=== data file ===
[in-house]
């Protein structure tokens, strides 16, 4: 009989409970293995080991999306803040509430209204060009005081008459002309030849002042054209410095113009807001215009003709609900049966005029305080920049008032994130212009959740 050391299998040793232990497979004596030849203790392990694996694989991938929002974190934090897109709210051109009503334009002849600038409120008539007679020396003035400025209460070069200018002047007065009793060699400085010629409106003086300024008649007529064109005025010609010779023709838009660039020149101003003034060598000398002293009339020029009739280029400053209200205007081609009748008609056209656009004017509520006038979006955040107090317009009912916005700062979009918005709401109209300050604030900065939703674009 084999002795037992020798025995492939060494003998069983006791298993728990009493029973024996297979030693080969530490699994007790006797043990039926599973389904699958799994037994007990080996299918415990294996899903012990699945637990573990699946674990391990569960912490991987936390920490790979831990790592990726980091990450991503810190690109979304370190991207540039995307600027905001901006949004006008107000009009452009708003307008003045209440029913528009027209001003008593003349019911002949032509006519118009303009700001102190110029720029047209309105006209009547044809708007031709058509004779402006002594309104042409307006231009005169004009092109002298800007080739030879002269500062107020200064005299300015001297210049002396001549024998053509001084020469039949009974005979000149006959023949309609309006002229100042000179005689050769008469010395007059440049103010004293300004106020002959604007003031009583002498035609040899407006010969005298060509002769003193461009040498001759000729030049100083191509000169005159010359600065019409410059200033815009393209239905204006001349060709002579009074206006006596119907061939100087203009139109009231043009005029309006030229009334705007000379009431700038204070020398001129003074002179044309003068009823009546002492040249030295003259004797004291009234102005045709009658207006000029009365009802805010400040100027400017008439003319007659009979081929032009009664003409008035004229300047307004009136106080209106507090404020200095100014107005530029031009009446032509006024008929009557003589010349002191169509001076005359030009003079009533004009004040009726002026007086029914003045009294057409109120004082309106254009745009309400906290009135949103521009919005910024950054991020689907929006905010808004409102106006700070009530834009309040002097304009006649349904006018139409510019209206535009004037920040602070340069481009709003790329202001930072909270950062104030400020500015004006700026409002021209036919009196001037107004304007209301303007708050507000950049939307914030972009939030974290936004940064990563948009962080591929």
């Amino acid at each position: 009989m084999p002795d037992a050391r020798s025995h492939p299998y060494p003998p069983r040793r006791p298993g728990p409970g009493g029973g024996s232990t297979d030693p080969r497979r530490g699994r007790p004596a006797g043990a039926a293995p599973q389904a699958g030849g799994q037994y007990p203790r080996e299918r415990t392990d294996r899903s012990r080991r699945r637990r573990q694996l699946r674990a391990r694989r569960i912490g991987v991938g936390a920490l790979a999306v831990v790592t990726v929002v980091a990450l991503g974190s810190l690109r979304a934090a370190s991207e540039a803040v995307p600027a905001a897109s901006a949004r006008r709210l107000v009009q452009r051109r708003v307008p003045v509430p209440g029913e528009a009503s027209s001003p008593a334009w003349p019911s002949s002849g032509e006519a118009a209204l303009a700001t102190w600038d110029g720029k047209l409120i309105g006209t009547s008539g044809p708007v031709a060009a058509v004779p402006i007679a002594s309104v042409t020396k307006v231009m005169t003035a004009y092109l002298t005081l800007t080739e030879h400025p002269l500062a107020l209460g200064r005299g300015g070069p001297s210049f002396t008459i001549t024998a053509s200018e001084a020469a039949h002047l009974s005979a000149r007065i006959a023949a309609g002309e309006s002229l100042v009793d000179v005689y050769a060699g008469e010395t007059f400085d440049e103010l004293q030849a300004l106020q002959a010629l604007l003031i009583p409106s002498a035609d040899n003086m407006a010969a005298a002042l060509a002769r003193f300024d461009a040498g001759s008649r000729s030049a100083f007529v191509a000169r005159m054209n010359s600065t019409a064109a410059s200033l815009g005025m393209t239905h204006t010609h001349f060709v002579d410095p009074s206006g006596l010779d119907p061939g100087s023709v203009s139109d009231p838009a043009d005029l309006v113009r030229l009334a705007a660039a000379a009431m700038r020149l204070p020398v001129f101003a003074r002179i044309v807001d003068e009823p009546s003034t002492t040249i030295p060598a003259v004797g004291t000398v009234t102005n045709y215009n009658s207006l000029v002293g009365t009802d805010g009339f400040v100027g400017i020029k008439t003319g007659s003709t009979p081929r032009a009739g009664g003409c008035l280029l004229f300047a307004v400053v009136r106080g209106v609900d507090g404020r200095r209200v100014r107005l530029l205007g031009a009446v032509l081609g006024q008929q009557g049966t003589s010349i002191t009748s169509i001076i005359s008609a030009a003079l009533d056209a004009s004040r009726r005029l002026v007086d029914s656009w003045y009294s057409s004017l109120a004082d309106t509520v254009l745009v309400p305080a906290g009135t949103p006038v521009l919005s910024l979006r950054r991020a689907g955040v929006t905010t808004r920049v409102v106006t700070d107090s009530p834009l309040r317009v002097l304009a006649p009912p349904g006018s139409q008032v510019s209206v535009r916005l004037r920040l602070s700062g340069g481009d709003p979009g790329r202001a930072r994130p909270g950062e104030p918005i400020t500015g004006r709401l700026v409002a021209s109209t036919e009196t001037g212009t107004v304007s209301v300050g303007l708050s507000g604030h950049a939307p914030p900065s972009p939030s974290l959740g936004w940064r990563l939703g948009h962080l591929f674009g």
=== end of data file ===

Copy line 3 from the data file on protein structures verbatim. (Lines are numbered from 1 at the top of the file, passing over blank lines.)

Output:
């Amino acid at each position: 009989m084999p002795d037992a050391r020798s025995h492939p299998y060494p003998p069983r040793r006791p298993g728990p409970g009493g029973g024996s232990t297979d030693p080969r497979r530490g699994r007790p004596a006797g043990a039926a293995p599973q389904a699958g030849g799994q037994y007990p203790r080996e299918r415990t392990d294996r899903s012990r080991r699945r637990r573990q694996l699946r674990a391990r694989r569960i912490g991987v991938g936390a920490l790979a999306v831990v790592t990726v929002v980091a990450l991503g974190s810190l690109r979304a934090a370190s991207e540039a803040v995307p600027a905001a897109s901006a949004r006008r709210l107000v009009q452009r051109r708003v307008p003045v509430p209440g029913e528009a009503s027209s001003p008593a334009w003349p019911s002949s002849g032509e006519a118009a209204l303009a700001t102190w600038d110029g720029k047209l409120i309105g006209t009547s008539g044809p708007v031709a060009a058509v004779p402006i007679a002594s309104v042409t020396k307006v231009m005169t003035a004009y092109l002298t005081l800007t080739e030879h400025p002269l500062a107020l209460g200064r005299g300015g070069p001297s210049f002396t008459i001549t024998a053509s200018e001084a020469a039949h002047l009974s005979a000149r007065i006959a023949a309609g002309e309006s002229l100042v009793d000179v005689y050769a060699g008469e010395t007059f400085d440049e103010l004293q030849a300004l106020q002959a010629l604007l003031i009583p409106s002498a035609d040899n003086m407006a010969a005298a002042l060509a002769r003193f300024d461009a040498g001759s008649r000729s030049a100083f007529v191509a000169r005159m054209n010359s600065t019409a064109a410059s200033l815009g005025m393209t239905h204006t010609h001349f060709v002579d410095p009074s206006g006596l010779d119907p061939g100087s023709v203009s139109d009231p838009a043009d005029l309006v113009r030229l009334a705007a660039a000379a009431m700038r020149l204070p020398v001129f101003a003074r002179i044309v807001d003068e009823p009546s003034t002492t040249i030295p060598a003259v004797g004291t000398v009234t102005n045709y215009n009658s207006l000029v002293g009365t009802d805010g009339f400040v100027g400017i020029k008439t003319g007659s003709t009979p081929r032009a009739g009664g003409c008035l280029l004229f300047a307004v400053v009136r106080g209106v609900d507090g404020r200095r209200v100014r107005l530029l205007g031009a009446v032509l081609g006024q008929q009557g049966t003589s010349i002191t009748s169509i001076i005359s008609a030009a003079l009533d056209a004009s004040r009726r005029l002026v007086d029914s656009w003045y009294s057409s004017l109120a004082d309106t509520v254009l745009v309400p305080a906290g009135t949103p006038v521009l919005s910024l979006r950054r991020a689907g955040v929006t905010t808004r920049v409102v106006t700070d107090s009530p834009l309040r317009v002097l304009a006649p009912p349904g006018s139409q008032v510019s209206v535009r916005l004037r920040l602070s700062g340069g481009d709003p979009g790329r202001a930072r994130p909270g950062e104030p918005i400020t500015g004006r709401l700026v409002a021209s109209t036919e009196t001037g212009t107004v304007s209301v300050g303007l708050s507000g604030h950049a939307p914030p900065s972009p939030s974290l959740g936004w940064r990563l939703g948009h962080l591929f674009g």